Common tone (chord)

In music, a common tone is a pitch class that is a member of, or common to (shared by) two or more chords or sets. Typically, it refers to a note shared between two chords in a chord progression. According to H.E. Woodruff:

Any tone contained in two successive chords is a common tone. Chords written upon two consecutive degrees of the [diatonic] scale can have no tones in common. All other chords [in the diatonic scale] have common tones. Common tones are also called connecting tones, and in part-writing, are to be retained in the same voice. Chords which are four or five degrees apart have one common tone. Chords which are three or six degrees apart have two common tones. Chords which are one or seven degrees apart have no tone in common. (Woodruff 1899, p. 61)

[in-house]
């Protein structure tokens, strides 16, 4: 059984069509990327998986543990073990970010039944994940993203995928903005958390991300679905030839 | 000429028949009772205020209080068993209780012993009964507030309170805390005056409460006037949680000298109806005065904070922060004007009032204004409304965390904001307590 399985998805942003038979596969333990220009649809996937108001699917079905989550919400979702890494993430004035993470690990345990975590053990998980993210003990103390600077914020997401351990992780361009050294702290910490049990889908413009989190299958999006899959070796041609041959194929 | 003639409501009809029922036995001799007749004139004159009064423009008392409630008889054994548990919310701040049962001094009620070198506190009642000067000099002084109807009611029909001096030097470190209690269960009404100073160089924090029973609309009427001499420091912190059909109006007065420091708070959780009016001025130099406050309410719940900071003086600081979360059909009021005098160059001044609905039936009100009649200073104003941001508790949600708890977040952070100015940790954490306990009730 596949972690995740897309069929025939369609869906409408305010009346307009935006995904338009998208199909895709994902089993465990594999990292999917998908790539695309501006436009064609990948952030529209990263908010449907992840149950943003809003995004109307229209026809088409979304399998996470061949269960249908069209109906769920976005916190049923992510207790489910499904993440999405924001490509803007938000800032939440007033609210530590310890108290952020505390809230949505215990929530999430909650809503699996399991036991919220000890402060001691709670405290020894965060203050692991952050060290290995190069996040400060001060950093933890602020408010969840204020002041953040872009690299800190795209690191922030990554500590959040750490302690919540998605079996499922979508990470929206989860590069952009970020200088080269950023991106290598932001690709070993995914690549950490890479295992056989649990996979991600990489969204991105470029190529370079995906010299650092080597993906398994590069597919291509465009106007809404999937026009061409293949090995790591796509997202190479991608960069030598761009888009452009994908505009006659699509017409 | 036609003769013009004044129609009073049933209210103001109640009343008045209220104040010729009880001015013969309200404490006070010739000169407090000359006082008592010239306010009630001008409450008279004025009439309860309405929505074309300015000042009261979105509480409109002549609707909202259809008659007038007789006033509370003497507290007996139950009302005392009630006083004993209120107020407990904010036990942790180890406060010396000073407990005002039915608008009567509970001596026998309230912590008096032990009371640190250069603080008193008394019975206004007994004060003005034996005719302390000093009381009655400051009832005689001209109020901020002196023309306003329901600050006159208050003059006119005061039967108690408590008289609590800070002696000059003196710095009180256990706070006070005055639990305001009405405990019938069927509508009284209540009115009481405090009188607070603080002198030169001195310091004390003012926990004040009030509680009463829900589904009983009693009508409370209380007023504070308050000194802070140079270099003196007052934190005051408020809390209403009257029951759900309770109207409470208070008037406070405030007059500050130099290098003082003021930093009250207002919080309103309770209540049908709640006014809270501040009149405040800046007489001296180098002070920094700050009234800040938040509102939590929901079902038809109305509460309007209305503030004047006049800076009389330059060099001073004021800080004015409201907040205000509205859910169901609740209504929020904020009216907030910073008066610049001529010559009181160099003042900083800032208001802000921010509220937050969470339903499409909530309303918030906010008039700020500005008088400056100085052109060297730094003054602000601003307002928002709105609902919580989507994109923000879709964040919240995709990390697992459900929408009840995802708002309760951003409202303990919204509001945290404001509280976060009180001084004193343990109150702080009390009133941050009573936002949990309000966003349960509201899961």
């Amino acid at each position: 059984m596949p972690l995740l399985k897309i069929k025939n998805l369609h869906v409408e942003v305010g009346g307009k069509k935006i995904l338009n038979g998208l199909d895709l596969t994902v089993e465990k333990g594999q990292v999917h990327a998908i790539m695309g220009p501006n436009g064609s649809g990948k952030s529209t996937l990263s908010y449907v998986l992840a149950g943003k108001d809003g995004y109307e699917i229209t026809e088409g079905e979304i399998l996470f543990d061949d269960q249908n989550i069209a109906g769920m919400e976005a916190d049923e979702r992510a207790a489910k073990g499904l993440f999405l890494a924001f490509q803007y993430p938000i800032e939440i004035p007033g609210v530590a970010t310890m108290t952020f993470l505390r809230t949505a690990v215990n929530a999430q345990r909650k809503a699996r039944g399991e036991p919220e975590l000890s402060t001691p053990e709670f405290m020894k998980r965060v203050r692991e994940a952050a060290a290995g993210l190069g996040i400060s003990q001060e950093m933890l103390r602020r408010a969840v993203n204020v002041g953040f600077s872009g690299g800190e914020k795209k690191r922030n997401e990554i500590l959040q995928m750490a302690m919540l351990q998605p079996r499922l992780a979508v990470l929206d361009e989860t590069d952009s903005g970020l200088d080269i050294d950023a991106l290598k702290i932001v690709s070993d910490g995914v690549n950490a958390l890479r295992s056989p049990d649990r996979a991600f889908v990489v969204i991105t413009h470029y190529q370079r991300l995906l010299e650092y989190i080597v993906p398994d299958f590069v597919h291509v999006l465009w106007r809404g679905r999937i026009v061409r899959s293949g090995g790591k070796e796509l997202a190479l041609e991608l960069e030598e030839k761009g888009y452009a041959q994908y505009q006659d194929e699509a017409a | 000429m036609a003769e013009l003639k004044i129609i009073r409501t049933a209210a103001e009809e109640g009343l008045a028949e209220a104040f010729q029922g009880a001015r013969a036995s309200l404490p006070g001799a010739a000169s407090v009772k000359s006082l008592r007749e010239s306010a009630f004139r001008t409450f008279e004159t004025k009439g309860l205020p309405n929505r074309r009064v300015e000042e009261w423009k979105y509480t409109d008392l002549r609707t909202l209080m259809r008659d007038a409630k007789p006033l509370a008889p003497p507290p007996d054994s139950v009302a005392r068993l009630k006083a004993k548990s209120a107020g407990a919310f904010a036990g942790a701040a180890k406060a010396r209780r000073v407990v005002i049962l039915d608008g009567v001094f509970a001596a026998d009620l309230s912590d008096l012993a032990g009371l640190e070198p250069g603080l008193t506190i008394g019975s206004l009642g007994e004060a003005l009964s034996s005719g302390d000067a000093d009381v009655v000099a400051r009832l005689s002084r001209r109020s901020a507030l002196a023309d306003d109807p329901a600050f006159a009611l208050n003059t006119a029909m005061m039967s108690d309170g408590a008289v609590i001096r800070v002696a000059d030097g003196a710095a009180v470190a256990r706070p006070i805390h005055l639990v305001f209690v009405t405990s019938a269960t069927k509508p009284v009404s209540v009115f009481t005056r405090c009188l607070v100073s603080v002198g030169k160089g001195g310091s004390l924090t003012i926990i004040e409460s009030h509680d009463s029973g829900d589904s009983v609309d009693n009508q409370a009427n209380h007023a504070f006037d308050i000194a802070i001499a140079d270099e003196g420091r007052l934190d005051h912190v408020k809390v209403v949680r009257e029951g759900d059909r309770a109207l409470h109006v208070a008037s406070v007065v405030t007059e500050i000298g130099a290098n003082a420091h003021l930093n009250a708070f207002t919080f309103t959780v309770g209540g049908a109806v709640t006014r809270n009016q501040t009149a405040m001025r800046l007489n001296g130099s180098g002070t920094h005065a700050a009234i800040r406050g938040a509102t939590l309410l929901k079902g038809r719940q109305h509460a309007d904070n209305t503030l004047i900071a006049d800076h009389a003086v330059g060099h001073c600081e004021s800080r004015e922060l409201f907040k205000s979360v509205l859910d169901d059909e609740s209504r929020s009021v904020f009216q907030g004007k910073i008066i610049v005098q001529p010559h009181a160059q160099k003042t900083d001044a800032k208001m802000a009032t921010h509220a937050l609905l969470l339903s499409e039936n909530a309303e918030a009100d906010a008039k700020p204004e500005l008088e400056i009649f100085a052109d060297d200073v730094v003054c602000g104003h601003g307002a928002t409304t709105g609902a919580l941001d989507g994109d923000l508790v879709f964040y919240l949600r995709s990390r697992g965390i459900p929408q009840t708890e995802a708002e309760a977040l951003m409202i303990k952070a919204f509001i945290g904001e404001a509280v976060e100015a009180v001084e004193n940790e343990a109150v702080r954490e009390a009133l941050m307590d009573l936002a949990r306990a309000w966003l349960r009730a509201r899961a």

The example below shows the seven diatonic triads of C major. The common tones between the tonic triad and the other six triads are highlighted in blue. As Woodruff describes, the tonic triad shares no common tones with either II and VII (consecutive to I), one common tone with IV and V (four and five degrees from I) each, and two common tones with III and VI (three and six degrees from I) each.